Americas: Unionised workers launch strike at Colombia’s Cerrejon coal mine
Key Risks: strikes; business interruption
In Colombia, Sintracarbon, the largest union at Cerrejon’s coal mine, began an indefinite strike at the facility owned by BHP, Anglo American and Glencore as efforts to avert industrial action failed. On 20 August 99 per cent of the union’s members voted to strike following failed contract negotiations which were followed by Labour Ministry mediation. Cerrejon stated that it had a contingency plan in place to protect assets while operations shut down. The last strike at the open-pit coal mine, which is located in La Guajira department close to the border with Venezuela, took place in February 2013 and lasted for 32 days. Coal is the country’s second largest foreign currency earner after oil. Although further efforts to avoid a lengthy strike are likely, the risk of significant business disruption should be expected.
Asia Pacific: At least 14 people arrested a year after violent subway station clash
Key Risks: political instability
In Hong Kong, several hundreds gathered in the Prince Edward neighbourhood to commemorate the one-year anniversary of the Prince Edward subway station attack that stirred accusations of police brutality during anti-government rallies. The incident saw riot police entering train carriages and beat demonstrators with batons and pepper spray. At least 14 people were arrested on offenses ranging from unlawfully assembly to assaulting police officers. The latest gathering came a day after pro-democracy demonstrators held a rally inside a shopping mall to commemorate the violent confrontation, although no arrests were made. At least 11 people were fined for breaching COVID-19 restrictions. Further protests cannot be ruled out.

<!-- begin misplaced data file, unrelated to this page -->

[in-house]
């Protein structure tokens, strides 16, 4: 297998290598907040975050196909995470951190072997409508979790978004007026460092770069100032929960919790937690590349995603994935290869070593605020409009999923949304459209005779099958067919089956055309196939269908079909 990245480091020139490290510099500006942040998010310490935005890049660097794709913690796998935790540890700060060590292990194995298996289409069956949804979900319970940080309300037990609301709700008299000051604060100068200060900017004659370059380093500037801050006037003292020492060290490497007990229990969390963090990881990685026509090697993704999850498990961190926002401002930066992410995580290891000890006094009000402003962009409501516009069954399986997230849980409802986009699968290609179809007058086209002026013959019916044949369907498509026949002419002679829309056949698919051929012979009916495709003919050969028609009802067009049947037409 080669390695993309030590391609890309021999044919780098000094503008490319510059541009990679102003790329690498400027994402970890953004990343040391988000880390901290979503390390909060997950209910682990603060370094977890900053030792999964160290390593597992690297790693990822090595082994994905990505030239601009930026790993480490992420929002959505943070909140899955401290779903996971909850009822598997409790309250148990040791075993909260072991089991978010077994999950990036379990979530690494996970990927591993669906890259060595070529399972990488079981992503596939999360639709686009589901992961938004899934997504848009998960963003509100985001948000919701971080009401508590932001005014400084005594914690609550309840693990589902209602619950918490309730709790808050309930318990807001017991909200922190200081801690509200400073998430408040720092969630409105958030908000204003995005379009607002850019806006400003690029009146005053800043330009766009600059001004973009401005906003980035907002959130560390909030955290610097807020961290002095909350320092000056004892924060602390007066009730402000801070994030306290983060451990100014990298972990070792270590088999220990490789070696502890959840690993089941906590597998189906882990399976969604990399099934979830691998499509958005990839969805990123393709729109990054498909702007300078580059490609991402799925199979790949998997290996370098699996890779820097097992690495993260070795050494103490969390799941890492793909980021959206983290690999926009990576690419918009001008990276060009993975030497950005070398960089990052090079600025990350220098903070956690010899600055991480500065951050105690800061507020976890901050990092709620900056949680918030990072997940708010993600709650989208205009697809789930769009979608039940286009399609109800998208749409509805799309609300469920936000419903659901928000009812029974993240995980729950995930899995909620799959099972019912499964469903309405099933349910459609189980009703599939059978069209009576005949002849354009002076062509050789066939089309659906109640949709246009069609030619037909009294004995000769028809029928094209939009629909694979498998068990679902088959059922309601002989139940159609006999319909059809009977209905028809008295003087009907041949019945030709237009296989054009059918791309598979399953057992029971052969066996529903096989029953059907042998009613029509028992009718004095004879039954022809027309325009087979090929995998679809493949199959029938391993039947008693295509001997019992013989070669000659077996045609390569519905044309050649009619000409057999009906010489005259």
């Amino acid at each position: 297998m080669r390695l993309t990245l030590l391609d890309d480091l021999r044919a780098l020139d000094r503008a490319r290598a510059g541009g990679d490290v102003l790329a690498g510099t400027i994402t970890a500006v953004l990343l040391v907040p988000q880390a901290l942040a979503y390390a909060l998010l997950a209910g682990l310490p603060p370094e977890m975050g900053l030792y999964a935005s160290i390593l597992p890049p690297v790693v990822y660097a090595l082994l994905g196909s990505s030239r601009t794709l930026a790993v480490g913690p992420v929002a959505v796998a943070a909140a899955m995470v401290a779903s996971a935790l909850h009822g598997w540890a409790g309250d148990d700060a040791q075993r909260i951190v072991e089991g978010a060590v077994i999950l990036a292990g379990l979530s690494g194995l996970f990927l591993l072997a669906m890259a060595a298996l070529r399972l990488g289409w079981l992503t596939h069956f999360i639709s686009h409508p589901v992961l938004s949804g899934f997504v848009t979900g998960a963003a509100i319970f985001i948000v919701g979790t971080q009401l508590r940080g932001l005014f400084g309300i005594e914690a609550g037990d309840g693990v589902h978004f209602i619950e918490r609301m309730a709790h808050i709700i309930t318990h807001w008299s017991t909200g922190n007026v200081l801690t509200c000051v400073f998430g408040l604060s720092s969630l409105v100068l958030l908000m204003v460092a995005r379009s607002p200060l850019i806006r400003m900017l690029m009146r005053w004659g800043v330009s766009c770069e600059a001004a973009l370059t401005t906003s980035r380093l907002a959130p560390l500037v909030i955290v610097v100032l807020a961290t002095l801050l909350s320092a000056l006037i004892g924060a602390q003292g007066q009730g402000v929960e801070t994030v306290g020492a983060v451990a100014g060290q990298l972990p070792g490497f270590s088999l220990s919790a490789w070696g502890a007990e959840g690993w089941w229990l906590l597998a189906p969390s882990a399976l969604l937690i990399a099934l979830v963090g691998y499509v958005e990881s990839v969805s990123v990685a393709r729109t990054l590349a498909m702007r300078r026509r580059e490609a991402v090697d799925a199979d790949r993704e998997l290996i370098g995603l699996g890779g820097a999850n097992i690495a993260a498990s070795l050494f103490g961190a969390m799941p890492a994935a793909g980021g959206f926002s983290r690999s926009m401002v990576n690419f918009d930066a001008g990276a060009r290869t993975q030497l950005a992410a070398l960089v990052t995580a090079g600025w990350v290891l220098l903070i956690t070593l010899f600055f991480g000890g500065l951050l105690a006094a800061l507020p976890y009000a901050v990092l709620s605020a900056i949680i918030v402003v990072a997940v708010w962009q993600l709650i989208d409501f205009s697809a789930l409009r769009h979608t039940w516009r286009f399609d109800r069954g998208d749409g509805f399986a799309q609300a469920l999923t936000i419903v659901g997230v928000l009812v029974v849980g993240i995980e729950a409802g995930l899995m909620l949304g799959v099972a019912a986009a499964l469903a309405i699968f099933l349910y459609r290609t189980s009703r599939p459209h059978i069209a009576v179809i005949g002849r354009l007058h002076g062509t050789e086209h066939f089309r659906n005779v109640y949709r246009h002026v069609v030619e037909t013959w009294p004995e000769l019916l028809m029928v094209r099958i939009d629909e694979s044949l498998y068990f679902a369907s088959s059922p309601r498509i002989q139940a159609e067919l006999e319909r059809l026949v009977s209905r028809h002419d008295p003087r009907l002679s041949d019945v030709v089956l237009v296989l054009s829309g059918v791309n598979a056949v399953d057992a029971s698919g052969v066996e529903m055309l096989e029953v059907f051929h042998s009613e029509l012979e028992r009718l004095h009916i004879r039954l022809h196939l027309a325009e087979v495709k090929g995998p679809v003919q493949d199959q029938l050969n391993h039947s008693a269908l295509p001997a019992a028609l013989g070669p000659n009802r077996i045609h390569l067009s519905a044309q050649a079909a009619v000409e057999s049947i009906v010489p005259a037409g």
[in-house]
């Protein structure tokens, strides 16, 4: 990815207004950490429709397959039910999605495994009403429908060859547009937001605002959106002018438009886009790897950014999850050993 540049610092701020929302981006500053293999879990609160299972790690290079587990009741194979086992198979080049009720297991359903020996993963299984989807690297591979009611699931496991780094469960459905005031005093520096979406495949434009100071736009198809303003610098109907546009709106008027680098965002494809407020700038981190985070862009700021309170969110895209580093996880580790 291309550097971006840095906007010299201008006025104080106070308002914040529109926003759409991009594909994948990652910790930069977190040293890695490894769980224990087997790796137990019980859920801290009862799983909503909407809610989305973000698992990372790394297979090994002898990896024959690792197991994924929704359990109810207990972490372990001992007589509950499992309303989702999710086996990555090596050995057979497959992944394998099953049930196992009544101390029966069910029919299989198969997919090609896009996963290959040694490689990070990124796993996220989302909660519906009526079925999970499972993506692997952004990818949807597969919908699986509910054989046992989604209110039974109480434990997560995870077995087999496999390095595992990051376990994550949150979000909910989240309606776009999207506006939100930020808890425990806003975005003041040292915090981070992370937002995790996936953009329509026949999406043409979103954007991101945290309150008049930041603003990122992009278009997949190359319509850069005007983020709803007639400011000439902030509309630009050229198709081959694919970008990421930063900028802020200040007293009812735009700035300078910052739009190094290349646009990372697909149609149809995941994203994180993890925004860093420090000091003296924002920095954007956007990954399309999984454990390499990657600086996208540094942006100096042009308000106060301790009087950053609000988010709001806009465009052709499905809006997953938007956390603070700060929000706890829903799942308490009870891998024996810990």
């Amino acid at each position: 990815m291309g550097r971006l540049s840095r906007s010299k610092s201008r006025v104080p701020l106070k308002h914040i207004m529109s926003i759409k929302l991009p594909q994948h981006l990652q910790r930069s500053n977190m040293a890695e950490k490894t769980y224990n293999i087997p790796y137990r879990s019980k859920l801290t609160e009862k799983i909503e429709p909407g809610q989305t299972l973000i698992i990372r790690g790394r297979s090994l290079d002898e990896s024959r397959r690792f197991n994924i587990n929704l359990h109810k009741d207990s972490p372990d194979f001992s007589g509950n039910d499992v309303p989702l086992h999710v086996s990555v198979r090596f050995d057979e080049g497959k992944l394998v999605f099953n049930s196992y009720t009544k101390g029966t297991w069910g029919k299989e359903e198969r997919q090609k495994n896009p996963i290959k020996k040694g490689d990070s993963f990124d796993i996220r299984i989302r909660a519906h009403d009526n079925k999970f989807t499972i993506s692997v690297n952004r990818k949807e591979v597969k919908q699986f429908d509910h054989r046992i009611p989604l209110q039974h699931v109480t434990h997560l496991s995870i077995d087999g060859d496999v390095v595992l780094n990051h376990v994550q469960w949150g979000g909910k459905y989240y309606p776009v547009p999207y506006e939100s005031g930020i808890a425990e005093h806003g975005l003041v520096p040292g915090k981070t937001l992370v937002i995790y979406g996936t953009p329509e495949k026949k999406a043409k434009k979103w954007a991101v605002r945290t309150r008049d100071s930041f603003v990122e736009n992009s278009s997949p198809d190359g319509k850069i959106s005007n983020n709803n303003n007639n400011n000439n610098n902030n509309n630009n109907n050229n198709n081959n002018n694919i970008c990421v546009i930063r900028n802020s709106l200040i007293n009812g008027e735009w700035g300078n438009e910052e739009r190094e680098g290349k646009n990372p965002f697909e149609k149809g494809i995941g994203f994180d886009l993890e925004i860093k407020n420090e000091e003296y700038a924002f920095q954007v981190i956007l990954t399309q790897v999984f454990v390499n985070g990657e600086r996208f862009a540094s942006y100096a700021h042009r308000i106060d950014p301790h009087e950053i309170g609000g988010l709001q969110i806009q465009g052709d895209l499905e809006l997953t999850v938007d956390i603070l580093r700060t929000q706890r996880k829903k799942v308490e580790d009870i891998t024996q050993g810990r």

Eurasia: Protests continue in Belarus; rare unrest in Georgia’s Russian-controlled breakaway state
Key Risks: political stability; civil unrest
On 28-30 August thousands of protesters marched once again demanding Belarusian President Lukashenko’s ouster in Minsk and other cities. Hundreds were arrested and the authorities stripped most foreign media correspondents of accreditation. Russian President Vladimir Putin re-emphasised his willingness to send in security forces to Belarus if civil unrest escalates, which risks exacerbating tensions although there is little anti-Russian element to the demonstrations thus far. Large anti-government protests also erupted in Tskhinvali, de facto ‘capital’ of the Russian-controlled breakaway state of South Ossetia in Georgia, following reports 28-year-old Inal Jabiev died in police custody. Jabiev was arrested over the 17 August assassination attempt against the region’s ‘interior minister’. Moscow backs the South Ossetian regime and has a significant troop presence in the region, something highly unlikely to change despite Bibilov’s government reshuffle.
Europe: Montenegro’s opposition has first chance to form a government since independence